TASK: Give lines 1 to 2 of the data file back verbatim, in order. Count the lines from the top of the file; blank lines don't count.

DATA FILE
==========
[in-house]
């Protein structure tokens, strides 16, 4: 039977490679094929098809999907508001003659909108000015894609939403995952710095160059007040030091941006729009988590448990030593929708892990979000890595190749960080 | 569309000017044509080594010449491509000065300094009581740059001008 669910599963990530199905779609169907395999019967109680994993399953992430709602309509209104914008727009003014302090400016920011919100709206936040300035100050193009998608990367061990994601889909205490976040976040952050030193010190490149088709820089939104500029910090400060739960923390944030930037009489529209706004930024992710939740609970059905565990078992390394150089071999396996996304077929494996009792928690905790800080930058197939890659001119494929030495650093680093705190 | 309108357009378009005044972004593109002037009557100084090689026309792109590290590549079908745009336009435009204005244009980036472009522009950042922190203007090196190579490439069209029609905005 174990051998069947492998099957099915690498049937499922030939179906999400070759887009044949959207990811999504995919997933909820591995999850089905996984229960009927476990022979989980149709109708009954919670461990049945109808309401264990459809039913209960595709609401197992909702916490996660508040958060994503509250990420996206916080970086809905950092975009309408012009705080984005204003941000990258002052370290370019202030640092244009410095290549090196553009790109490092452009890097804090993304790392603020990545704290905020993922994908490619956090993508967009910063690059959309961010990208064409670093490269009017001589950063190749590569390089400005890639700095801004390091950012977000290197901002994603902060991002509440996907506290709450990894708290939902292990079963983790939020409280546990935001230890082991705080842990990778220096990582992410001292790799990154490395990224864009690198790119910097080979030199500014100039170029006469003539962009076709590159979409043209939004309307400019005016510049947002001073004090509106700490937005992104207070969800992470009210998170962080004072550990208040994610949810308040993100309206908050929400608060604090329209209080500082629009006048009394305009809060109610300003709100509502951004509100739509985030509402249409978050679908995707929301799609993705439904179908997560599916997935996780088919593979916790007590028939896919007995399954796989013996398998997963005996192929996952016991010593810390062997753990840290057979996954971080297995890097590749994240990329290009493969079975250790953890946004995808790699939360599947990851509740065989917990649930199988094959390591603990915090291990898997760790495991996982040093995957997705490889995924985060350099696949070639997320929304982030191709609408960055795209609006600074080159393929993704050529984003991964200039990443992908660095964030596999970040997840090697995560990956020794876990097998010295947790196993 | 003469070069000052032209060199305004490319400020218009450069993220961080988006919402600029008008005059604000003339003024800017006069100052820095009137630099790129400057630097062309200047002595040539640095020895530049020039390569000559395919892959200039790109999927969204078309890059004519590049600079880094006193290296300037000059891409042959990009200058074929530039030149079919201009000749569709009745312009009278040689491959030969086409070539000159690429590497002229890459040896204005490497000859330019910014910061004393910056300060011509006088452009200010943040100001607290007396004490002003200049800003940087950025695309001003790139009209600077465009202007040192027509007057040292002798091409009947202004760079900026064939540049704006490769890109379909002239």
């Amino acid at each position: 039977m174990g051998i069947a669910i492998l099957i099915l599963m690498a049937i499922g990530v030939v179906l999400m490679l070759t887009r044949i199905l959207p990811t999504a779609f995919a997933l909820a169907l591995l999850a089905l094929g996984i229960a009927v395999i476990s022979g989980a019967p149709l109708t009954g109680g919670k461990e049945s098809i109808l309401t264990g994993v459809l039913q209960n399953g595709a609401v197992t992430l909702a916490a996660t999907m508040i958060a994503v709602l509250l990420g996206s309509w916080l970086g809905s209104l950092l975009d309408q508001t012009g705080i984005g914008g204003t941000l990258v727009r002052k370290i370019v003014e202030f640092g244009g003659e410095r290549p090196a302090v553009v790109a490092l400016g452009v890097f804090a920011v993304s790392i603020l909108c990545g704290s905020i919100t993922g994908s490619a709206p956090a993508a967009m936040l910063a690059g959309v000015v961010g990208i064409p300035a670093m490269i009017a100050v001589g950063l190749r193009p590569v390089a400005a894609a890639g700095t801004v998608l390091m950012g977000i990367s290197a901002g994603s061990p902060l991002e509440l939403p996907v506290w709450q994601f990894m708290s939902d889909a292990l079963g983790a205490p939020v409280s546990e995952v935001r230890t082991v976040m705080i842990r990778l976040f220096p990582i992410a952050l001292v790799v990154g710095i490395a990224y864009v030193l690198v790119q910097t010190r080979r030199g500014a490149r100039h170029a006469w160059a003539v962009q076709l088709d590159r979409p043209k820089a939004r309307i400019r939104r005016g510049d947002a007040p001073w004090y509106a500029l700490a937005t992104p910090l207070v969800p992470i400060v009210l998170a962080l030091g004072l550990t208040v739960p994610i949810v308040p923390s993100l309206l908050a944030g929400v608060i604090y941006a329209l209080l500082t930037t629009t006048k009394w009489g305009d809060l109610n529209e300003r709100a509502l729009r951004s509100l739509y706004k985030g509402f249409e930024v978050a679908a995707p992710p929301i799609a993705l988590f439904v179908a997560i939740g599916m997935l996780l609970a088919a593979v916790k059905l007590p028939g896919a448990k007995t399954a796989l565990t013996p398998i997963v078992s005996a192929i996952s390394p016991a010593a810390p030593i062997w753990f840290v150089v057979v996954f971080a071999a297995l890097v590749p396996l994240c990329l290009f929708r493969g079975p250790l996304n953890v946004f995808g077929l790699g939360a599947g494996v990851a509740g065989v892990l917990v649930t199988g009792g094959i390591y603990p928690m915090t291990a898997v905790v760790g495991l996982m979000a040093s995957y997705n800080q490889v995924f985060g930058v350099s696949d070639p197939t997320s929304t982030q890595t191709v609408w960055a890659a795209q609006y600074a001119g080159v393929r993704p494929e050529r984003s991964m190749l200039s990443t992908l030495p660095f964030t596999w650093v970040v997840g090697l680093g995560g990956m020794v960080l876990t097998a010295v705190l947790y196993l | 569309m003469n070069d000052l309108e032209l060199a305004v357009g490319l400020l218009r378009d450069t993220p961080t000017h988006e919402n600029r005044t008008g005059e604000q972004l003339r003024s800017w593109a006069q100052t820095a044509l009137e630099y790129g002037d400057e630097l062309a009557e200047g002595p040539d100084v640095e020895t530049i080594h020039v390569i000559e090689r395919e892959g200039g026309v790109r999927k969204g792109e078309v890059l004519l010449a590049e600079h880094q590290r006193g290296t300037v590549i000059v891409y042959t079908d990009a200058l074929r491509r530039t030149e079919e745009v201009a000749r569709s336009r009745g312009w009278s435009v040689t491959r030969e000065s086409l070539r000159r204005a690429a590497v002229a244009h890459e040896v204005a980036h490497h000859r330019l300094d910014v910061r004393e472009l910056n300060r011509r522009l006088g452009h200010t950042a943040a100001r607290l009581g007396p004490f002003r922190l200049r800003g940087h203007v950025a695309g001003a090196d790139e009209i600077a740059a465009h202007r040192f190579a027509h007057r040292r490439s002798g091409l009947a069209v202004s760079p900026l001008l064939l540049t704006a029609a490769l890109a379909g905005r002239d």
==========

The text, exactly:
[in-house]
């Protein structure tokens, strides 16, 4: 039977490679094929098809999907508001003659909108000015894609939403995952710095160059007040030091941006729009988590448990030593929708892990979000890595190749960080 | 569309000017044509080594010449491509000065300094009581740059001008 669910599963990530199905779609169907395999019967109680994993399953992430709602309509209104914008727009003014302090400016920011919100709206936040300035100050193009998608990367061990994601889909205490976040976040952050030193010190490149088709820089939104500029910090400060739960923390944030930037009489529209706004930024992710939740609970059905565990078992390394150089071999396996996304077929494996009792928690905790800080930058197939890659001119494929030495650093680093705190 | 309108357009378009005044972004593109002037009557100084090689026309792109590290590549079908745009336009435009204005244009980036472009522009950042922190203007090196190579490439069209029609905005 174990051998069947492998099957099915690498049937499922030939179906999400070759887009044949959207990811999504995919997933909820591995999850089905996984229960009927476990022979989980149709109708009954919670461990049945109808309401264990459809039913209960595709609401197992909702916490996660508040958060994503509250990420996206916080970086809905950092975009309408012009705080984005204003941000990258002052370290370019202030640092244009410095290549090196553009790109490092452009890097804090993304790392603020990545704290905020993922994908490619956090993508967009910063690059959309961010990208064409670093490269009017001589950063190749590569390089400005890639700095801004390091950012977000290197901002994603902060991002509440996907506290709450990894708290939902292990079963983790939020409280546990935001230890082991705080842990990778220096990582992410001292790799990154490395990224864009690198790119910097080979030199500014100039170029006469003539962009076709590159979409043209939004309307400019005016510049947002001073004090509106700490937005992104207070969800992470009210998170962080004072550990208040994610949810308040993100309206908050929400608060604090329209209080500082629009006048009394305009809060109610300003709100509502951004509100739509985030509402249409978050679908995707929301799609993705439904179908997560599916997935996780088919593979916790007590028939896919007995399954796989013996398998997963005996192929996952016991010593810390062997753990840290057979996954971080297995890097590749994240990329290009493969079975250790953890946004995808790699939360599947990851509740065989917990649930199988094959390591603990915090291990898997760790495991996982040093995957997705490889995924985060350099696949070639997320929304982030191709609408960055795209609006600074080159393929993704050529984003991964200039990443992908660095964030596999970040997840090697995560990956020794876990097998010295947790196993 | 003469070069000052032209060199305004490319400020218009450069993220961080988006919402600029008008005059604000003339003024800017006069100052820095009137630099790129400057630097062309200047002595040539640095020895530049020039390569000559395919892959200039790109999927969204078309890059004519590049600079880094006193290296300037000059891409042959990009200058074929530039030149079919201009000749569709009745312009009278040689491959030969086409070539000159690429590497002229890459040896204005490497000859330019910014910061004393910056300060011509006088452009200010943040100001607290007396004490002003200049800003940087950025695309001003790139009209600077465009202007040192027509007057040292002798091409009947202004760079900026064939540049704006490769890109379909002239």